Tokyo, Aug. 25 (Jiji Press)–Japan’s food self-sufficiency rate in fiscal 2020 fell to the lowest level since the statistics began in 1965, the agriculture ministry said Wednesday.
The rate stood at 37 pct for the year through March this year, down 1 percentage point from the preceding year, matching the record low marked in fiscal 1993 and fiscal 2018.
Comparing figures after the decimal point, however, the latest rate was 37.17 pct, lower than the results in fiscal 1993, when Japan was hit by a historically poor rice harvest, and fiscal 2018, when the country suffered bad weather.
The calorie-based food self-sufficiency rate declined due to a continued drop in rice consumption and a decline in wheat production after the previous year’s strong harvest.
Demand for rice, which has supported the country’s food self-sufficiency, is on a declining trend reflecting a decrease in the population and a diversified diet.
It is uncertain whether the government will be able to achieve its target of raising the food self-sufficiency rate to 45 pct in fiscal 2030, as the rate has stayed below 40 pct for over 10 years.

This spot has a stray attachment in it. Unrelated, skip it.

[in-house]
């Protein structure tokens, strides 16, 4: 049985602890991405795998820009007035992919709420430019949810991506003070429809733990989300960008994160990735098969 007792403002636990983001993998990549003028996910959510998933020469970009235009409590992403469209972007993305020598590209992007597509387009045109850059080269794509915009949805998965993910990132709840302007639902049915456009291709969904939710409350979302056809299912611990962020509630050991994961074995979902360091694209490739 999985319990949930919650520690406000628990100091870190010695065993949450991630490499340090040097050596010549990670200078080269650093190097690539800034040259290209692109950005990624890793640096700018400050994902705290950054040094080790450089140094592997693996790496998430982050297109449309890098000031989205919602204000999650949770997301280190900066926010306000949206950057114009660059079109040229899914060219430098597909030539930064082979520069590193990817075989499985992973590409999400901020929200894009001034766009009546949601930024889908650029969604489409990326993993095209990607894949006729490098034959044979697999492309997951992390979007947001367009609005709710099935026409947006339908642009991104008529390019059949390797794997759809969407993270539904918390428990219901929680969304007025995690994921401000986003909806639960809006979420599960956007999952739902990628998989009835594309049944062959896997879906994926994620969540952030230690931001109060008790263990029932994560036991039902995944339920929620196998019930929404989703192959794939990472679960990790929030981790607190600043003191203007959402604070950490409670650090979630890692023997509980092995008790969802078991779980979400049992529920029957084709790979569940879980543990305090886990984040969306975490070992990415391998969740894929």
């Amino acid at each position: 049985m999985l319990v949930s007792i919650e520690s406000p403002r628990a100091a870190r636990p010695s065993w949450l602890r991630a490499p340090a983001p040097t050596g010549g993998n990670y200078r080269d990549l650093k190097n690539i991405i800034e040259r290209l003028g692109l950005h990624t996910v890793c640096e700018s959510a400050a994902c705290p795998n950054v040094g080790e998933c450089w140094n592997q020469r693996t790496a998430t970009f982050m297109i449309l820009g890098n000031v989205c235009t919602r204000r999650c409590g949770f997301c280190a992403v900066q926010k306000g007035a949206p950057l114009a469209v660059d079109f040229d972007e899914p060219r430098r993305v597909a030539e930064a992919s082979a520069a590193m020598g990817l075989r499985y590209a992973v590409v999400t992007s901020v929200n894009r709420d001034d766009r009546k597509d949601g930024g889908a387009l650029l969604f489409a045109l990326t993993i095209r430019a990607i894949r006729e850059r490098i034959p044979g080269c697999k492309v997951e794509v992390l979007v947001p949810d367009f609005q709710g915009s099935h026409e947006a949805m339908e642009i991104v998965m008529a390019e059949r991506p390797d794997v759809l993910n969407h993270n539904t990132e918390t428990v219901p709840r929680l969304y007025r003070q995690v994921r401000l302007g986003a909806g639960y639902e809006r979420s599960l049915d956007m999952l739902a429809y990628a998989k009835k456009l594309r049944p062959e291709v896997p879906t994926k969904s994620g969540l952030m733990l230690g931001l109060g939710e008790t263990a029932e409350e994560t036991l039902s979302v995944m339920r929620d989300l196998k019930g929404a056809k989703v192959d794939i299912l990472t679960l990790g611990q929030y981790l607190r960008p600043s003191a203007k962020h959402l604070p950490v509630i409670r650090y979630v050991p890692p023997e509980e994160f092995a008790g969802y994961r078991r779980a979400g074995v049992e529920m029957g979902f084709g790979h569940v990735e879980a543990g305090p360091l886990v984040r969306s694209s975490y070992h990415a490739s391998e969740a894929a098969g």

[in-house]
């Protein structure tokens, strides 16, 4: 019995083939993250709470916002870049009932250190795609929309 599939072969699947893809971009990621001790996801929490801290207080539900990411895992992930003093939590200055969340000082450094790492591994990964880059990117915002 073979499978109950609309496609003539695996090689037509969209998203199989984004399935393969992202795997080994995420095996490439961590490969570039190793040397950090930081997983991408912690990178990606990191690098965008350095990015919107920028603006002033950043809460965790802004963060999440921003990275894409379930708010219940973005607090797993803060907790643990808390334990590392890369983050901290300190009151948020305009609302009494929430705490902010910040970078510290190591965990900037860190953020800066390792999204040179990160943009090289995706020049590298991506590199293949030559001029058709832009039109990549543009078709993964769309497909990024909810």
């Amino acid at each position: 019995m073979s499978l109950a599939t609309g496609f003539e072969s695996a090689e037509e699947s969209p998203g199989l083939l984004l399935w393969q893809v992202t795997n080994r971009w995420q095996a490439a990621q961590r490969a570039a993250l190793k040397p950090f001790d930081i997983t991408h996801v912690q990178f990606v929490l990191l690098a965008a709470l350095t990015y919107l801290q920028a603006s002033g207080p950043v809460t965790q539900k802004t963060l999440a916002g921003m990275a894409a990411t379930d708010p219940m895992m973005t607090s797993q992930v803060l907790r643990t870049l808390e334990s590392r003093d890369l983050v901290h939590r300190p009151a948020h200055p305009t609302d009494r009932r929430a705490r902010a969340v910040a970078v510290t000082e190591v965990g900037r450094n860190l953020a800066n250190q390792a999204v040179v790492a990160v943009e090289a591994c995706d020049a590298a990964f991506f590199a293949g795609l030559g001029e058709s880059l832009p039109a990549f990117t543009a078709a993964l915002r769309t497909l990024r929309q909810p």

The self-sufficiency rate was unchanged at 98 pct for rice while falling by 2 points to 15 pct for wheat.
The rate remained 11 pct for beef. Japan relies heavily on imports of feed for beef cattle.
For livestock overall, the rate stood at 16 pct.
In terms of production value, the overall food self-sufficiency rate rose 1 point to 67 pct.
The growth resulted from increased opportunities to eat at home amid the coronavirus crisis and an increasing trend to prefer domestic produce including meat. It also reflected a fall in imports of seafood and livestock items.
The ministry is working to “strengthen (the rate) by item, such as wheat, promoting a shift from imports to domestic produce,” an official said.
“It’s important to ensure that (the public) understands the situation of Japanese food production better and buys domestic items more,” the official added.